Those “missing” relatives could be hiding under a first name of which you are not aware. I have two great-aunts (one by birth and one by marriage) had actual first names that they never used past their childhood. They used their middle names as their “legal” name. That middle name is on all their documents, their tombstone, etc.
Except in records before they were married–those all list them by their “real” first name.
Is someone hiding in records because they have another name of which you are not aware?
If you scratch out relationships or other genealogical connections, make certain you take a piece of that paper and file it with other information on the family. The sheet may be lost and your memory will fade with time. Even if you scratch work does not include sources–get a picture of it for your own records.
I would also add the compiler and the date of the item to the illustration shown in the picture.
When using any historical record for genealogical research, it is imperative to know how individuals came to be listed in that record. It is impossible to analyze the person’s presence in the record and interpret it correctly if how the names came to be in the list is not known.
Some lists are easy to understand: real property tax lists contain names of landowners, lists of voters contain names of individuals who were eligible to vote in that time and place (find out those rules if you are unaware), list of church members contain names of individuals who were members of a specific church.
I was reminded of the importance of the list’s purpose when I encountered a list of names of church members. I wondered why the spouses of a few relatives were not listed–as I knew they sporadically attended. The list was one of baptized church members–which explained the absence.
The purpose of a list or a record matters and can explain why certain individuals may not be on that list.
The grandson recently asked me if it was raining outside. When I answered “no,” he immediately said it was sunny. It wasn’t, but in his mind the two things were opposites.
The opposite of “it is raining” is “it is not raining.” I was not going to have that discussion with him as it was not age appropriate. It was better to simply state the specific truth at the time: it was cloudy.
Some times genealogists fail to understand that there are other possible ways to interpret a record, family dynamic, or situation than the one or two ways that may initially enter our mind. The simplest example is that someone who is not listed in a US census record is not necessarily dead. There are other options: moved for a short time, overlooked, and name completely butchered by census taker, are just some ways this could have happened.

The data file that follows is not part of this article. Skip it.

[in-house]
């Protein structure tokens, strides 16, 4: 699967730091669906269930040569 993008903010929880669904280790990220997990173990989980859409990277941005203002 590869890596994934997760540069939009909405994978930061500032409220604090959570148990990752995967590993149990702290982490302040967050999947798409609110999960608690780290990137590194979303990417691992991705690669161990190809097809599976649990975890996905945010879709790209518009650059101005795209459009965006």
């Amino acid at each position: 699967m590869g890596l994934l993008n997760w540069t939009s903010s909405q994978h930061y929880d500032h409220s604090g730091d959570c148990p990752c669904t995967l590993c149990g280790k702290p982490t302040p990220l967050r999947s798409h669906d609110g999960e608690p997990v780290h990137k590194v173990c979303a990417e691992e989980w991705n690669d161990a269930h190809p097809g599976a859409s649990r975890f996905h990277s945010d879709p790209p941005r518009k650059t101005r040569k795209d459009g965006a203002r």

If it is not raining, it could be sunny. It’s good for a child to know that if it’s not raining that it could be sunny. Grown genealogists need to remember that there are other options as well.
Sometimes it takes a while for things to dawn on us. I had this photograph for years before I realized that the “Mary and I and our old home church” was written by my great-grandmother. After all she and Mary are in the picture so “I” must be her. This was one time when I was glad that “I” was used on the back of a picture instead of the name. Fortunately someone was able to identify the people in the picture for me.
In the United States, Justices of the Peace performed a variety of legal functions, but were authorized to execute their duties in a specific geographic location.
That location can be a clue as to where your ancestor lived or at least were at one point in time. If your ancestors acknowledge a deed before a Justice of the Peace, that acknowledgement should be recorded on the record copy of the deed and it will say where the JP was allowed to work.
If a document your relative acknowledges includes the JP’s name and location, use that as a geographic clue to search for your ancestor in other records.
Before I extensively research individuals who appear as witnesses on ancestral documents, I keep in mind a few things:
What is a witness?
A witness is simply saying that they saw the signer of the document sign it.
Who is a witness?
A witness usually has to be of legal age at the place and in the time where the document is signed. They could be a relative of the person signing the document. They could be another warm body nearby when the document is signed.
The witnesses in ancestral documents that I research first are those whose names appear most often or who witness documents an ancestor signed in different geographic locations. People in those two categories have the highest chance of having a significant connection to my ancestor.
That doesn’t mean that someone who appears as a witness one time is someone I should ignore. But the “one-off witnesses” are less likely to have a significant connection to my ancestor.
Your ancestor’s name may not appear in the city directory or directories may not be available. Classified ads in the newspaper may tell you where the person lived or had a business establishment. They may also help you confirm addresses for people who moved around quite a bit–sometimes one step ahead of the rent collector.